Maggie Rose in Lombardy
26 February 2023
Milan’s Franco Parenti Theatre is celebrating its fiftieth anniversary this year, with a raft of cultural events and new shows, one of which, BUS, is derived from interviews with audience members, the first group over 65 and the second under 25. The interviewees recount their past experiences of theatergoing at the Parenti, but also in general, and what they think theatre might look like in the future.
Another show in what is a busy season is Giovanni Testori’s La Maria Brasca, a revival from the theatre’s vast repertoire. Written in 1959, as part of a cycle called, “The Secrets of Milan”, this tragicomedy opened the following year at the Piccolo Teatro in a production directed by Mario Missiroli, with well-known Milanese actress Franca Valeri playing Maria Brasca.
In 1992 Andrée Ruth Shammah, founder and artistic director of the Franco Parenti theatre, directed the play, with Adriana Asti in the lead, and this year she returns to it. In a press conference, Shammah underlined the close and long professional relationship Testori enjoyed with her and the Franco Parenti theatre, finding there a creative energy that supported his artistic output.
Testori (1923-1993) was a multifaceted figure: a playwright and also an art critic, journalist and painter, born in Novate Milanese, a small town in the hinterland of Milan. La Maria Brasca is set in 1950s Lombardy at a time when the economic boom was at its zenith even if it would seem to have brought few financial rewards to Testori’s characters.
Photo credit: Lorenzo Barbieri.
The action develops on a two-tiered stage – on the upper level a tidy, but very basic 1950s kitchen, with adjacent Maria’s tiny box room and beyond that a toilet, representative of the crammed living quarters of Maria’s family. On the lower level, a grey brick wall looms large; on the left-hand side, some leafless branches can be seen peeping out from a hidey-hole where Maria and her lover Romeo, have sex.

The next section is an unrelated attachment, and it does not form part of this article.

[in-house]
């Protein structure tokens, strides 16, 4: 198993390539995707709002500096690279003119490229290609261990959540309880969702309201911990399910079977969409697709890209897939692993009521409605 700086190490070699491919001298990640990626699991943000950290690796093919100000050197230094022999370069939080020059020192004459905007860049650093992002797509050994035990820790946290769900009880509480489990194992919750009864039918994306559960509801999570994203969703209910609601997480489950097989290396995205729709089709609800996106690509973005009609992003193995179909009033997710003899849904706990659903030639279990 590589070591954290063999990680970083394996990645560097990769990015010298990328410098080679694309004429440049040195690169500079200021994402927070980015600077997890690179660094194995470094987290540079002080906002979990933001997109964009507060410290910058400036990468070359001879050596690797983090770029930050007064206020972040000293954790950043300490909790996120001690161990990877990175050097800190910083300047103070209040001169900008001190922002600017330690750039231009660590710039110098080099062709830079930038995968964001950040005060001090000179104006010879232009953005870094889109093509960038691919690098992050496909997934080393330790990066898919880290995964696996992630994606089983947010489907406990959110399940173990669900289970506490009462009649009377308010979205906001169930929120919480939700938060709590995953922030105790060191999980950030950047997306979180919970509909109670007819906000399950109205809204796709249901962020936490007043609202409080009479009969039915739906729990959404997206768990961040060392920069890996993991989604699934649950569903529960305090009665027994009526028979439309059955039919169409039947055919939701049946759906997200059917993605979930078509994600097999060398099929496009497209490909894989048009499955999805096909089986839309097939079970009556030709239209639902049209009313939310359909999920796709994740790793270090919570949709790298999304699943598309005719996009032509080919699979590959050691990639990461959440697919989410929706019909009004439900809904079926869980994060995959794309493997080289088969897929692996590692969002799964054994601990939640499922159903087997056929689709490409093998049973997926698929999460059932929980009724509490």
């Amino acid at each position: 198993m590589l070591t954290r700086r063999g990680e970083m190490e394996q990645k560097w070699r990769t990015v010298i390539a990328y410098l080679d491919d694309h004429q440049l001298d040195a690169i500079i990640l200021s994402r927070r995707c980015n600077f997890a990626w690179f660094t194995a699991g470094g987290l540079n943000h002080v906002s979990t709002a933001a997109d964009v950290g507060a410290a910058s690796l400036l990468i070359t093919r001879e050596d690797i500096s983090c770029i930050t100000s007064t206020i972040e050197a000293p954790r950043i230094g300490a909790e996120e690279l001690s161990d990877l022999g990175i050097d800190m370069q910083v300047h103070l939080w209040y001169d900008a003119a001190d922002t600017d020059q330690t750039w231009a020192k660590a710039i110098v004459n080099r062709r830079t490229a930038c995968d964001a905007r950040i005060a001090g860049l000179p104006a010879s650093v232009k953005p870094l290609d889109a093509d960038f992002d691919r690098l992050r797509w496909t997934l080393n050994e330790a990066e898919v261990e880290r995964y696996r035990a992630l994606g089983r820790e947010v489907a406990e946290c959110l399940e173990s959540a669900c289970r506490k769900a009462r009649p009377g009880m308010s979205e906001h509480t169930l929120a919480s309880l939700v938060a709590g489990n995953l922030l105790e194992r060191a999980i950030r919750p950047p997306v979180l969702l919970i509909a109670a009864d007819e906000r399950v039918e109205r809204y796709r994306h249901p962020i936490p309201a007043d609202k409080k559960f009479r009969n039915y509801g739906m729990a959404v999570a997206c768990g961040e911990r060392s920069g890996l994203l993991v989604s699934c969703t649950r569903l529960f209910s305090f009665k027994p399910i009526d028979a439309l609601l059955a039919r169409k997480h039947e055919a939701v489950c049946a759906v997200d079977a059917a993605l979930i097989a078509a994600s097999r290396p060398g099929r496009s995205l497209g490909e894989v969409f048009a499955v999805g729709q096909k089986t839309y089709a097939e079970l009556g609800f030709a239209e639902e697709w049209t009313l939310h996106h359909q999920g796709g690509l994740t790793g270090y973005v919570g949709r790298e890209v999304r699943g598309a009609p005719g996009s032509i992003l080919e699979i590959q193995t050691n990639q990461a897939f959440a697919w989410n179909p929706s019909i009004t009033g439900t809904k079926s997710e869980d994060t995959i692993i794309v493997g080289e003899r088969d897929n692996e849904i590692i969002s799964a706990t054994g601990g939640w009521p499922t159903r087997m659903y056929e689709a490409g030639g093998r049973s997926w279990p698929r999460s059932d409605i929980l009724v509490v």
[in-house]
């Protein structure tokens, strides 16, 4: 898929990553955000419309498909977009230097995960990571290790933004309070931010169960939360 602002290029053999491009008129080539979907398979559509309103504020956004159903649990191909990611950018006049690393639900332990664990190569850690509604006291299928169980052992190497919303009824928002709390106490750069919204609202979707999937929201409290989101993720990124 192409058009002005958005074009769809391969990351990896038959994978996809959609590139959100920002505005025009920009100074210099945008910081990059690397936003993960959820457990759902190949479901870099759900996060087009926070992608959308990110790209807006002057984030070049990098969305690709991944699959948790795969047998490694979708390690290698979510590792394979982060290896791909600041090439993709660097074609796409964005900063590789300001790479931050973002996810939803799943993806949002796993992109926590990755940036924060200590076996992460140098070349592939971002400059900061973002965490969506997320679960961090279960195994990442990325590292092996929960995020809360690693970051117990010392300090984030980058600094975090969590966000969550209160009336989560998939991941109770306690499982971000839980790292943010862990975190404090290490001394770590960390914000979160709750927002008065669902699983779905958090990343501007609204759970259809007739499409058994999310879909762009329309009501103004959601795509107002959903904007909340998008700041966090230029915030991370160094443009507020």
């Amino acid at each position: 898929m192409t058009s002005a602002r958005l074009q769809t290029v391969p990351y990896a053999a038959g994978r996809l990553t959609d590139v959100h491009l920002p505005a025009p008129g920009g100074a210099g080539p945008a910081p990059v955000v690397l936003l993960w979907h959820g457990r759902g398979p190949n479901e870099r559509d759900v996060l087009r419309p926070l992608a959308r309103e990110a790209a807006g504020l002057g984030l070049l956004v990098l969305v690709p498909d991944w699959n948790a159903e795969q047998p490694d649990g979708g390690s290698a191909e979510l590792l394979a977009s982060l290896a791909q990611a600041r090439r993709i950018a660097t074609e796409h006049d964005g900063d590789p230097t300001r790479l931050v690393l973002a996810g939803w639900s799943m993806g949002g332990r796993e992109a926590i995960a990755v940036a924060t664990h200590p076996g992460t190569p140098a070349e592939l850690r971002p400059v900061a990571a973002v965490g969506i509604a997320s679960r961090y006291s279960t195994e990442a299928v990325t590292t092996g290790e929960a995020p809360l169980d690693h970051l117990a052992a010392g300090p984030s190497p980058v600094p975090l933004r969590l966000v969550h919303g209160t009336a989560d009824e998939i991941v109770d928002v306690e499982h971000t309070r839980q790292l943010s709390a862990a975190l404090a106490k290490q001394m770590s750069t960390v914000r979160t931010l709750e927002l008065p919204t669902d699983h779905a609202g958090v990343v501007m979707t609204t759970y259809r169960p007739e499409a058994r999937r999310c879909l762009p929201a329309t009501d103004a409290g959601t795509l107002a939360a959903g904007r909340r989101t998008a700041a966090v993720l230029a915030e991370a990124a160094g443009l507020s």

The set therefore represents the double life Maria leads, inside and outside the home. The play opens in the kitchen where this beautiful, single, working-class girl (superbly played by Marina Rocco) is arguing with her married sister, Enrica. Unlike the latter, Maria refuses to listen to Enrica’s advice to conform to society’s rules; she is determined she will live her life freely and go with the men she chooses to. (“When I have an affair with somebody I don’t hide it.”) Maria boldly challenges her brother-in-law, too, who is cheating on her sister, indulging in multiple extra-marital affairs, while Enrica looks after the house and children. The sister expresses her absolute disgust for her husband, but stays with him just the same. Her deep dissatisfaction shows itself in the lethargic way she moves and speaks, movingly conveyed by actor Mariella Valentini.
It is a shame that the husband (played by Filippo Lai) is little more than a stereotype, preventing the possibility of a more interesting marital relationship. A turning point in Maria’s life comes when she falls in love with Romeo (played by Luca Sandri), a fellow factory worker and some years her junior. The highly charged chemistry between the two runs high in Act One, as they meet in the desolate landscape of the lower stage. Instead when Maria finds out Romeo is cheating on her, in Act Two she makes the brave and highly unusual decision to reveal his betrayal in plain sight of the local community in the town square. As she swoops to her revenge, she declares, “I’ll behave like a tiger”.
Interestingly, this public shaming happens offstage so we hear about it in a series of monologues in which Maria invites us to interpret her actions and people’s reactions from her point of view. She twice comes into the audience, pretending that an audience member is Giuseppa, her close friend and the women with whom Romeo is two-timing her. Maria taunts her rival, but makes it clear she won’t be beaten. As she confidently, almost teasingly, proposes to Romeo, she makes it clear she will marry him, but only on her own terms, as equals and free from the hypocrisy so widespread at the time.
In 1960 Testori’s La Maria Brasca chimed loud in a country where the double standard between men and women still prevailed, but some women, like Maria, albeit a decade before the feminist movement, chose to rebel. Andrée Ruth Shammah’s beautiful production sensitively blends the tragic and comic elements while contrasting the two sisters’ very different destinies, meaning that the play still represents a clarion call to women, reminding them never to forget to strive for a full life, marked by self-determination.